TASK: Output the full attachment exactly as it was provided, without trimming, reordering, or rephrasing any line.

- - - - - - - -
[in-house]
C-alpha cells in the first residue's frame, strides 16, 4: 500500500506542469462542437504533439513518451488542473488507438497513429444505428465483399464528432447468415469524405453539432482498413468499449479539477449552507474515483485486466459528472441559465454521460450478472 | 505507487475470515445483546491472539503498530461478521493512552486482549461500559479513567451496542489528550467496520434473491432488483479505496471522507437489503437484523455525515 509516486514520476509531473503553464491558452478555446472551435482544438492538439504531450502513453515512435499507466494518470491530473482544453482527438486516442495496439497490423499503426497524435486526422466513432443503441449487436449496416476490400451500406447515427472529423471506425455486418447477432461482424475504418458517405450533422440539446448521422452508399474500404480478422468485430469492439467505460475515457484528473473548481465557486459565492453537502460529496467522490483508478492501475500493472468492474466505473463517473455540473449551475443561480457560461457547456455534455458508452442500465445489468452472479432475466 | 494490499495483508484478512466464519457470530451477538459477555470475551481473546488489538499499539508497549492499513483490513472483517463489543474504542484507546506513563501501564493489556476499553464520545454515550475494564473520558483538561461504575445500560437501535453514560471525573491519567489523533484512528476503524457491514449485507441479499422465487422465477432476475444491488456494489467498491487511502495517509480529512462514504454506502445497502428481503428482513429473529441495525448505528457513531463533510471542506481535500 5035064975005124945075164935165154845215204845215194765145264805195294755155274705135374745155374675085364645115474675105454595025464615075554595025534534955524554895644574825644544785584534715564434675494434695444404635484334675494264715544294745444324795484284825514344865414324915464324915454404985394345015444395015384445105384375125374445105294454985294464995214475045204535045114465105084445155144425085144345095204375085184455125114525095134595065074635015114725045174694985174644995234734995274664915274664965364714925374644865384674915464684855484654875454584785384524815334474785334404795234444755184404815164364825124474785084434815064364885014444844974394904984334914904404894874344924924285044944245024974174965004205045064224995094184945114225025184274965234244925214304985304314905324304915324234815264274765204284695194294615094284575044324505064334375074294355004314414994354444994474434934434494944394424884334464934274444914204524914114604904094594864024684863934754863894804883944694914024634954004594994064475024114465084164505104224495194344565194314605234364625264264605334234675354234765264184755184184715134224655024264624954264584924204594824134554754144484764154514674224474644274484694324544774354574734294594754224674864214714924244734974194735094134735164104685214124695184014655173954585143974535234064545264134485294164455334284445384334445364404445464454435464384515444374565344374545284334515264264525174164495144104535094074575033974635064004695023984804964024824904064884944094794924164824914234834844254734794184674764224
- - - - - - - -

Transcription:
[in-house]
C-alpha cells in the first residue's frame, strides 16, 4: 500500500506542469462542437504533439513518451488542473488507438497513429444505428465483399464528432447468415469524405453539432482498413468499449479539477449552507474515483485486466459528472441559465454521460450478472 | 505507487475470515445483546491472539503498530461478521493512552486482549461500559479513567451496542489528550467496520434473491432488483479505496471522507437489503437484523455525515 509516486514520476509531473503553464491558452478555446472551435482544438492538439504531450502513453515512435499507466494518470491530473482544453482527438486516442495496439497490423499503426497524435486526422466513432443503441449487436449496416476490400451500406447515427472529423471506425455486418447477432461482424475504418458517405450533422440539446448521422452508399474500404480478422468485430469492439467505460475515457484528473473548481465557486459565492453537502460529496467522490483508478492501475500493472468492474466505473463517473455540473449551475443561480457560461457547456455534455458508452442500465445489468452472479432475466 | 494490499495483508484478512466464519457470530451477538459477555470475551481473546488489538499499539508497549492499513483490513472483517463489543474504542484507546506513563501501564493489556476499553464520545454515550475494564473520558483538561461504575445500560437501535453514560471525573491519567489523533484512528476503524457491514449485507441479499422465487422465477432476475444491488456494489467498491487511502495517509480529512462514504454506502445497502428481503428482513429473529441495525448505528457513531463533510471542506481535500 5035064975005124945075164935165154845215204845215194765145264805195294755155274705135374745155374675085364645115474675105454595025464615075554595025534534955524554895644574825644544785584534715564434675494434695444404635484334675494264715544294745444324795484284825514344865414324915464324915454404985394345015444395015384445105384375125374445105294454985294464995214475045204535045114465105084445155144425085144345095204375085184455125114525095134595065074635015114725045174694985174644995234734995274664915274664965364714925374644865384674915464684855484654875454584785384524815334474785334404795234444755184404815164364825124474785084434815064364885014444844974394904984334914904404894874344924924285044944245024974174965004205045064224995094184945114225025184274965234244925214304985304314905324304915324234815264274765204284695194294615094284575044324505064334375074294355004314414994354444994474434934434494944394424884334464934274444914204524914114604904094594864024684863934754863894804883944694914024634954004594994064475024114465084164505104224495194344565194314605234364625264264605334234675354234765264184755184184715134224655024264624954264584924204594824134554754144484764154514674224474644274484694324544774354574734294594754224674864214714924244734974194735094134735164104685214124695184014655173954585143974535234064545264134485294164455334284445384334445364404445464454435464384515444374565344374545284334515264264525174164495144104535094074575033974635064004695023984804964024824904064884944094794924164824914234834844254734794184674764224